VIERA, Fla. — The Nationals are actively exploring their opportunities to move the team’s spring training home out of Viera, Fla., and have toured sites in both the west coast of Florida and Arizona, principal owner Mark Lerner told the Washington Post on Sunday morning.
Lerner spoke strongly about the Nationals desire to move to a spring training base that would create an easier travel schedule than the one they currently possess being one of only four teams left on Florida’s east coast.
“We do have a problem here,” Lerner told the Post. “Viera has been wonderful as a town. Viera government has been wonderful. Our problem is basically logistics. Our closest game is 120-miles round trip. We cannot do that. It’s tiring. It messes up our practice schedule. It’s not good for the organization.
“We have no choice but to look at what our options are. We’re going to continue to do that in both states. Hopefully, we’ll be successful firming something up with Florida. If not, we will not hesitate to go to Arizona if necessary.”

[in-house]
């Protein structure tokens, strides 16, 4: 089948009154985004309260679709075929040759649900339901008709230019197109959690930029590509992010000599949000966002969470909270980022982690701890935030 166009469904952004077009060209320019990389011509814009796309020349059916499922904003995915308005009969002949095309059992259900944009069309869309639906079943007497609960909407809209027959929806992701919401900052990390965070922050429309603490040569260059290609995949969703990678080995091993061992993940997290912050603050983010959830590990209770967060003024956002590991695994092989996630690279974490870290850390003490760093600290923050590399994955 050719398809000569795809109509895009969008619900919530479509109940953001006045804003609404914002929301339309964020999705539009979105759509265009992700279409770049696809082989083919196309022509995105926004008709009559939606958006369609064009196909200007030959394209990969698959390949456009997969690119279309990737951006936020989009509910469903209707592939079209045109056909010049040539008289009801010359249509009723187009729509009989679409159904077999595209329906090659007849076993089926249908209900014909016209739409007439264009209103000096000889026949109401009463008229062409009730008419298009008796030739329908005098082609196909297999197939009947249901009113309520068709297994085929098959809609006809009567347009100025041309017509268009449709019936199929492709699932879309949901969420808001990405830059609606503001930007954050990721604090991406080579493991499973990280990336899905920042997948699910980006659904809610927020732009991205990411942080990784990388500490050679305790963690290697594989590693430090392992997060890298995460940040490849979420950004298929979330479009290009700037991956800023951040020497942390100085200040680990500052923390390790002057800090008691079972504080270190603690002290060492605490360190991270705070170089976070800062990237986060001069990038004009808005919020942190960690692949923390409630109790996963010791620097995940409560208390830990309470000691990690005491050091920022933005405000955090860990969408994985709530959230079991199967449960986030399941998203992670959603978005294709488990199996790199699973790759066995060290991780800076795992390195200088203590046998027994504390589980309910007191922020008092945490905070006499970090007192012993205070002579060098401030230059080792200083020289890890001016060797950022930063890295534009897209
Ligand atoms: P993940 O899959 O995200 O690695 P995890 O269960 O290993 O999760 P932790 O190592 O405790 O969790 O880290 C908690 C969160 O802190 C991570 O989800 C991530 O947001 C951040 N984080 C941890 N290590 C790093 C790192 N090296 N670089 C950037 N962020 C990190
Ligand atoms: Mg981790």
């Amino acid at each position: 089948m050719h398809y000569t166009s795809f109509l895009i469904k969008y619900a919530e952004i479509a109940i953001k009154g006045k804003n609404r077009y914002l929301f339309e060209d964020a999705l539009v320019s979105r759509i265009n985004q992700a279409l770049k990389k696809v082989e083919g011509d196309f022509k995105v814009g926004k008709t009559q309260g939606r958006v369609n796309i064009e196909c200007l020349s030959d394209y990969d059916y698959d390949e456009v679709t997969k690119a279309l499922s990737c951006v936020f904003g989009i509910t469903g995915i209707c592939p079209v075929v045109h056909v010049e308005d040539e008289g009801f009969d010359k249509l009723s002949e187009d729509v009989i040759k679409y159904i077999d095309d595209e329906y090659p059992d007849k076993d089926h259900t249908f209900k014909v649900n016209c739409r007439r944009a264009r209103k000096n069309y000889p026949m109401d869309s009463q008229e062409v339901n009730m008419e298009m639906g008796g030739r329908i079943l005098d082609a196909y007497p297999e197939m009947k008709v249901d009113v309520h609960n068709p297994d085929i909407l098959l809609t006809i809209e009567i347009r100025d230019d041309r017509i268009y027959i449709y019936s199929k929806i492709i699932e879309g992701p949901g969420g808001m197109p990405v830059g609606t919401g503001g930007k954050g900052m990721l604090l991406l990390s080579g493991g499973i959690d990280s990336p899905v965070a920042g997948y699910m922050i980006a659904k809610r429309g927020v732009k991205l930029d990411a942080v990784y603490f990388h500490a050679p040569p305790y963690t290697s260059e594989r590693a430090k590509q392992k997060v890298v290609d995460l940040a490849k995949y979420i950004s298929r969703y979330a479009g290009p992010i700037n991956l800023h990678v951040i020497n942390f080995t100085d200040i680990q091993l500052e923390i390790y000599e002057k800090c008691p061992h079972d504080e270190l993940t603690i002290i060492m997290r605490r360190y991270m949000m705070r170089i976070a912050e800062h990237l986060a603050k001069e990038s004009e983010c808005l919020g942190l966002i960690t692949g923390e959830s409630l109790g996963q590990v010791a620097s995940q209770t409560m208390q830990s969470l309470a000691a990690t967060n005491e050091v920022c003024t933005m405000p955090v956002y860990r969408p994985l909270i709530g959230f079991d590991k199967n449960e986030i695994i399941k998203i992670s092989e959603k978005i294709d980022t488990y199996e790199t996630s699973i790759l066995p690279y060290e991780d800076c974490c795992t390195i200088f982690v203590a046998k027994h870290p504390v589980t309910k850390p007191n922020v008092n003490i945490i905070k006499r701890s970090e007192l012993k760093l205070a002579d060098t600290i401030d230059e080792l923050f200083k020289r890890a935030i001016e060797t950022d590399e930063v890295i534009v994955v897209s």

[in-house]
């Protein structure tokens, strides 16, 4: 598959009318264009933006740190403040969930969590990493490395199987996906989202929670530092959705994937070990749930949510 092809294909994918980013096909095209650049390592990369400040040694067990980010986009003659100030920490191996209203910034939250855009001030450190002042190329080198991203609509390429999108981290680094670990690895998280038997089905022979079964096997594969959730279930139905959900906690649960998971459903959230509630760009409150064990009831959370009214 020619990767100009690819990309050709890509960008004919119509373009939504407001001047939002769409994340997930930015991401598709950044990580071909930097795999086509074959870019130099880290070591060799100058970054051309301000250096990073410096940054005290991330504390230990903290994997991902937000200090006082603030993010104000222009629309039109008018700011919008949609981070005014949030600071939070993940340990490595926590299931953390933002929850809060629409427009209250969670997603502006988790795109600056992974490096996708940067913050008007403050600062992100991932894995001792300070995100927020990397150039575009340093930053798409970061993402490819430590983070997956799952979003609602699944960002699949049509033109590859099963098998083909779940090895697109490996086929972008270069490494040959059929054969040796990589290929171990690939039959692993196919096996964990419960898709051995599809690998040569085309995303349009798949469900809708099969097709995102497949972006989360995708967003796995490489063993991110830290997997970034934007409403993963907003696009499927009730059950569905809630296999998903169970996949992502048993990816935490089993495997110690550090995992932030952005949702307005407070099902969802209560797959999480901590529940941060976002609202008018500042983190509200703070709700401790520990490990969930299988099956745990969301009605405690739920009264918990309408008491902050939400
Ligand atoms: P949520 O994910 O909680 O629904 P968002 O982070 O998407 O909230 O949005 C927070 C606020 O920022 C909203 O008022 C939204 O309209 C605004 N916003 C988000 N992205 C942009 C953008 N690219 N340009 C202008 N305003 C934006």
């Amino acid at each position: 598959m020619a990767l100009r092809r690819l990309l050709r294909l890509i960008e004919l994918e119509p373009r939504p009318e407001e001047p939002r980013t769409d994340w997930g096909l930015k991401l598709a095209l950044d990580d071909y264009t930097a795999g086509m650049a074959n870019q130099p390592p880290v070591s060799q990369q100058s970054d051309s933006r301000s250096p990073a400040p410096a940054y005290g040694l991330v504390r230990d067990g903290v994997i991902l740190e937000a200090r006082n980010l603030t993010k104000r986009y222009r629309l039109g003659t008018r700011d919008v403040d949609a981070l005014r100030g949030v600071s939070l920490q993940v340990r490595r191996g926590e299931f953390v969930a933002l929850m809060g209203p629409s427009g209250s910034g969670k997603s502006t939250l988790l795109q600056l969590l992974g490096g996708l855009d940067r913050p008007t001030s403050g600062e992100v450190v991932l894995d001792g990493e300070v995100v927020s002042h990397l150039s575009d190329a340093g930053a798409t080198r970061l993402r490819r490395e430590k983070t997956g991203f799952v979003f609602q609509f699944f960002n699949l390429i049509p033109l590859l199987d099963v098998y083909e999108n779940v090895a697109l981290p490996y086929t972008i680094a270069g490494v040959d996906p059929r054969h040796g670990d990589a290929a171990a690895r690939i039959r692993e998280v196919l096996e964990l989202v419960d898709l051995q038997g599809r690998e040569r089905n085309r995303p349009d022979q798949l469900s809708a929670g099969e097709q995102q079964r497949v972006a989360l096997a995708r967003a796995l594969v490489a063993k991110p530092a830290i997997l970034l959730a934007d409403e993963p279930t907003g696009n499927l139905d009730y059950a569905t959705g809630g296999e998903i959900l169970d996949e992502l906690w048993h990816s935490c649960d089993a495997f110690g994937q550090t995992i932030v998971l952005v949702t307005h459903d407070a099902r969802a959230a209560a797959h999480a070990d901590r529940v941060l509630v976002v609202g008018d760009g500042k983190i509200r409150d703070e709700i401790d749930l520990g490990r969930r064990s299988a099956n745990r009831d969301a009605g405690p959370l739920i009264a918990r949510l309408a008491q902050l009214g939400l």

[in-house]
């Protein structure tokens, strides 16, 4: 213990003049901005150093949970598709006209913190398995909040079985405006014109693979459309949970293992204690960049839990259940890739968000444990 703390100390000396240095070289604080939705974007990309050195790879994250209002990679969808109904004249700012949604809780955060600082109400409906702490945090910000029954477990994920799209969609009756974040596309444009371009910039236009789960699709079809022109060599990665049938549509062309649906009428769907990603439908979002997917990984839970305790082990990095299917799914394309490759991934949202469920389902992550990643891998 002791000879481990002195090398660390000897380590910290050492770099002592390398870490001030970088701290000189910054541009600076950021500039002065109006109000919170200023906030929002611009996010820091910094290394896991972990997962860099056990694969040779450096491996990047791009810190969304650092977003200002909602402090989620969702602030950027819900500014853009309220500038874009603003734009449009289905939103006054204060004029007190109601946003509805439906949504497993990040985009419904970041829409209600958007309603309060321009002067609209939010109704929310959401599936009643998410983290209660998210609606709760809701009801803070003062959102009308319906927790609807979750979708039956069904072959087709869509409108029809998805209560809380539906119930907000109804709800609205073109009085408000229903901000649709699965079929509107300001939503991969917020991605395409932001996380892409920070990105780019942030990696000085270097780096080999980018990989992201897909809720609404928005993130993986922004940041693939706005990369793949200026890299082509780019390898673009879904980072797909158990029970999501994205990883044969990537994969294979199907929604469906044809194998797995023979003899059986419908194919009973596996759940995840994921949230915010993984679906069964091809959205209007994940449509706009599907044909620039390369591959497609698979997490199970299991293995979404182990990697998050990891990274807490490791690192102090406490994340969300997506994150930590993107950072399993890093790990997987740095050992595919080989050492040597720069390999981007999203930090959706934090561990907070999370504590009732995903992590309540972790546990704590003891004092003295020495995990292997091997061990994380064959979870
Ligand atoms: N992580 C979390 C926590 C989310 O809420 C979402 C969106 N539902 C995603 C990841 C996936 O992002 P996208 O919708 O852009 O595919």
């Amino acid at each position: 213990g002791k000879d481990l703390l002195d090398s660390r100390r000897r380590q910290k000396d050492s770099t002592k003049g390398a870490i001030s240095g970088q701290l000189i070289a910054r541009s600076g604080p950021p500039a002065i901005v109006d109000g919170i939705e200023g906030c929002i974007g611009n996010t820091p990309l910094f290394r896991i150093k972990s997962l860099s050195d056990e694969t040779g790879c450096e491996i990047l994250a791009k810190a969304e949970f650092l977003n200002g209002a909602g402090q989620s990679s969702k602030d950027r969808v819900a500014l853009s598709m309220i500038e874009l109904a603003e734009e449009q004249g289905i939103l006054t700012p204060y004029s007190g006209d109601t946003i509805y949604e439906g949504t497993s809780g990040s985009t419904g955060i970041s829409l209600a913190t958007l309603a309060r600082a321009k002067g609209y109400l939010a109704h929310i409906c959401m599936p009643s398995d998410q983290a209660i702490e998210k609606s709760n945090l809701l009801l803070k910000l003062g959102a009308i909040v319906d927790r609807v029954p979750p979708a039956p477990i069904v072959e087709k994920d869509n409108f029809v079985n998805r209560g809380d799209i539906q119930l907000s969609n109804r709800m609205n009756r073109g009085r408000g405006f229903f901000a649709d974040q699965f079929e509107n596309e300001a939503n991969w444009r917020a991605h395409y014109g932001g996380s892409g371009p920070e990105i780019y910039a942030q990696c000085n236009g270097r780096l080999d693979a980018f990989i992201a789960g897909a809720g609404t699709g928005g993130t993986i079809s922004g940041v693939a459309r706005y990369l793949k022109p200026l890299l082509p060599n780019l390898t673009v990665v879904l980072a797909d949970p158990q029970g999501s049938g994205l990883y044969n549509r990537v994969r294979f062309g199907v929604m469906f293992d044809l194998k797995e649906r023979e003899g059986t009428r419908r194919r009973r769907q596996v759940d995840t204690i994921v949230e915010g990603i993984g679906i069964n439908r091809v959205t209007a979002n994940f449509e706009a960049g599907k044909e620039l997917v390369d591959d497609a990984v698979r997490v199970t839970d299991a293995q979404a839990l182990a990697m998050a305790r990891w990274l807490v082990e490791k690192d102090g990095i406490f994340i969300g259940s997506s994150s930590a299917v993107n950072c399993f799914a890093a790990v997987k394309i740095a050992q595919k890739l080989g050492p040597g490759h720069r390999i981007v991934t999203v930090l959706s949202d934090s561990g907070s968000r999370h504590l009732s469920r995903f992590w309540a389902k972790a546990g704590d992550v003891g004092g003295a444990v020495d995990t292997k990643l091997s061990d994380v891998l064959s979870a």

The Nationals have a lease with Brevard County for their current facility through 2017 but will only be paying back a loan to the county for Space Coast Stadium until March of 2013 — a price of $765,000 per year. If they choose to leave Viera after 2013 but before 2017, the county has told them they’d determine the penalty they would need to pay at that time.
The only teams left on Florida’s east coast, besides Washington, are the St. Louis Cardinals and the Florida Marlins, which share Roger Dean Stadium in Jupiter, Fla. — a two-hour one-way drive for the Nationals — and the New York Mets in Port St. Lucie, a 150-mile round trip. According to the Post, the Nationals have toured City of Palms Park in Fort Myers where the Red Sox currently train. It will be vacant next year when Boston moves into a newly-built facility.
Lerner told the Post that building their own stadium would be preferable for the Nationals as well.
“If we build a new complex, then we can get something we absolutely want, and it’s done the right way,” Lerner said. “That would be ideal. Whether that can happen or not, I don’t know. There aren’t many complexes that are opening up that are a good enough complex already that you’re not going to put tens of millions of dollars into it to get it the right way. We are working with an architect to view the basis of a footprint and have a program scheduled for what we would want, so no matter where we go, we’ve done that homework and can accelerate the process at the right time. We still have a lot more homework to be done.”
Moving the entire operation to Arizona is also a possibility, as Lerner said, though it would be considerably farther for fans from D.C. hoping to travel to see the team.
Lerner also told the Post that the Nationals would remain in Viera for the next few years “for sure.”